Denver council OKs $41M program to incentivize more sustainable buildings
The Denver City Council on Monday approved the biggest contract in the history of the city’s Climate Action, Sustainability and Resiliency office. All the money will be coming out of the city’s voter-approved, sales tax-fed climate protection fund.
The $41.4 million pact with Michaels Energy Inc. is expected to make tens of millions of dollars in incentives available to property owners seeking to install more sustainable, electric heating systems in their large commercial, apartment and condo buildings in the years ahead.
The climate action office, abbreviated CASR., has had major success with its consumer-facing rebate programs for more environmentally friendly technology. The first pot of dollars it made available to Denverites looking to buy electric bicycles was tapped out in just 19 days before that program opened up again with more money on Monday.
The arrangement the city council approved this week is focused on a different demographic: the owners of the kinds of large buildings that are major contributors to pollution in the city. The council previously adopted rules that require building owners to undertake electrification efforts by 2025 and 2027.
“Forty-nine percent of emissions in Denver come from space and water heating in commercial and multifamily buildings,” CASR’s Jeff Tejral told a city council committee last month in explaining the new incentive program.
The climate action office expects the program to reduce greenhouse gas emissions from buildings that take advantage of it by 30% to 70% and make electric heat pumps the new market standard. Other projected outcomes include lowering utility bills for residents in buildings that tap into the incentives and providing more economic stability in vulnerable communities across the city as fossil fuel prices continue to rise over time, Tejral said.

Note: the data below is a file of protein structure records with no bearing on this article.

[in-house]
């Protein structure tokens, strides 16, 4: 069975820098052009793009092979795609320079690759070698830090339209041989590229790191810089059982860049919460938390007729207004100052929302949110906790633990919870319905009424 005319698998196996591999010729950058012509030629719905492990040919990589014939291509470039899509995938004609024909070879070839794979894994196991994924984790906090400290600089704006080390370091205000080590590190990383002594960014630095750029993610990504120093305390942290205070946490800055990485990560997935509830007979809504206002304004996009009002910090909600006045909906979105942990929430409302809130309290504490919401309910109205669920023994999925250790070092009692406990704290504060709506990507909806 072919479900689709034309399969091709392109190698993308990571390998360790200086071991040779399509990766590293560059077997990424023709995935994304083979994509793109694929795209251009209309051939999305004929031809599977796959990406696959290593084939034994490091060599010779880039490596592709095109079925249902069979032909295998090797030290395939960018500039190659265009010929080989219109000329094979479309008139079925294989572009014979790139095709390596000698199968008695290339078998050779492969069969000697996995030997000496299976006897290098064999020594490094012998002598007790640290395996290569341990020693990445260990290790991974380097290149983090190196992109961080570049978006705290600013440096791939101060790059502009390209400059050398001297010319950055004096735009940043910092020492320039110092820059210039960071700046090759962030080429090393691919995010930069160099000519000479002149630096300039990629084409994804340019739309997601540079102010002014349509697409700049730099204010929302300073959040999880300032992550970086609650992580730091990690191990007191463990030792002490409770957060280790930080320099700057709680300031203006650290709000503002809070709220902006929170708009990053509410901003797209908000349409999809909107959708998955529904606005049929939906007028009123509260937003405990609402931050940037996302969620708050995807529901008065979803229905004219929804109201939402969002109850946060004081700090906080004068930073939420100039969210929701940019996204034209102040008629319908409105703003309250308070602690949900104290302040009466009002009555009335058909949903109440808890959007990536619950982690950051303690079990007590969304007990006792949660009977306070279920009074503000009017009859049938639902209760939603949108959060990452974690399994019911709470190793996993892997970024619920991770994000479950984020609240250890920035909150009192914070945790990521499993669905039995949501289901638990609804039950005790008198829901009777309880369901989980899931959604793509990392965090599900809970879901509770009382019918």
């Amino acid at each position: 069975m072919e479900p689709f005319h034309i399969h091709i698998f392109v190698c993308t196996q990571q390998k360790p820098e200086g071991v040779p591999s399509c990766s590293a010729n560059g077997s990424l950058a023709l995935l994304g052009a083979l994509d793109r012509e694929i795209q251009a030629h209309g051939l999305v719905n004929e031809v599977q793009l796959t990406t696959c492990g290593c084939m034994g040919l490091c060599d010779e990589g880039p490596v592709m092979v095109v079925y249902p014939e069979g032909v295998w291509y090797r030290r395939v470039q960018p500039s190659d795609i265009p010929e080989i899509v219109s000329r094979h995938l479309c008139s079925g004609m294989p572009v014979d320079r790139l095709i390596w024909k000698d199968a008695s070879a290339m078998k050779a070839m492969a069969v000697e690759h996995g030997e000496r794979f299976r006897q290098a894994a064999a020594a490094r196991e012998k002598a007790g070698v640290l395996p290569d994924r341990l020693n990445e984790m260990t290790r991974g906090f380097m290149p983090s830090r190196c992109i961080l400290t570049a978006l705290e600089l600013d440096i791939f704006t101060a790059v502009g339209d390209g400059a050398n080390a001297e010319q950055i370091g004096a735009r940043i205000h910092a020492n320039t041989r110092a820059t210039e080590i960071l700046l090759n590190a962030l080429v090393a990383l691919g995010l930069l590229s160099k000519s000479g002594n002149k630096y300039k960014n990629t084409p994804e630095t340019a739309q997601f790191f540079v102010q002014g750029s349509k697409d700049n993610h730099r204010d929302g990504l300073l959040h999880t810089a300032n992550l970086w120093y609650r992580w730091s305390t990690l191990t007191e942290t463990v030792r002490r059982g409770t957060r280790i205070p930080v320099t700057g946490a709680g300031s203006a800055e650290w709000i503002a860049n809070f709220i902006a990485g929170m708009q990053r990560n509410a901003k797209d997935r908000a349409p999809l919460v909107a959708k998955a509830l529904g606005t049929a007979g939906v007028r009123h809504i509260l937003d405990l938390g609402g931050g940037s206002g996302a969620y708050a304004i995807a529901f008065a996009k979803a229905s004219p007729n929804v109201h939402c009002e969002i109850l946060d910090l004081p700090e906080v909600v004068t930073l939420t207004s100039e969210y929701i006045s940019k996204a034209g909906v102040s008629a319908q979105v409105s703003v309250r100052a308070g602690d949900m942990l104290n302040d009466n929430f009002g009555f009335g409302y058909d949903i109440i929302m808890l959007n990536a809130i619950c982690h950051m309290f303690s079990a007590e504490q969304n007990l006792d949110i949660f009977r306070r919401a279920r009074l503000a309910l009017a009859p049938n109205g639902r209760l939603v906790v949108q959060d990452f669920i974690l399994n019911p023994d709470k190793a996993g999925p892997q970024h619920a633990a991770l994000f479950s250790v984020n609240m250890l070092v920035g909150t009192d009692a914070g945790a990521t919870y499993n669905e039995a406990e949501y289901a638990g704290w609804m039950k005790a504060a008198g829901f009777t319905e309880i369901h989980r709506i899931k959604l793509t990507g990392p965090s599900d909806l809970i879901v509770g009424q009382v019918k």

The three-year contract tasks Michaels Energy with three things:
- The creation of a feasibility reports that review if buildings can install electric infrastructure in cost-effective ways.
- Launching pilot programs that include recruiting buildings and doing industry outreach to demonstrate the value and process of conversion.
- Mapping out, creating and administering an incentive program.
The city wants to pay especially close attention to what Tejral called under-resourced buildings. Those are defined, in part, as market-rate apartment buildings in neighborhoods the city already classifies as vulnerable to gentrification, buildings with income-restricted affordable units in them and commercial buildings with human service providers as tenants or owners.
More than 80% of the program budget is set aside to be handed out as incentives. Of that, half is earmarked for under-resourced buildings, Terjal said.
The council approved the contract as part of its consent agenda Monday, a demonstration of broad support and a lack of controversy. Council members lauded the plan at the committee hearing last month.
“I am really exctied to see this get turned on for people to start taking advantage of the incentives,” councilman Jolon Clark said. “We’re seeing that it really does make a difference and it really does change behavior.”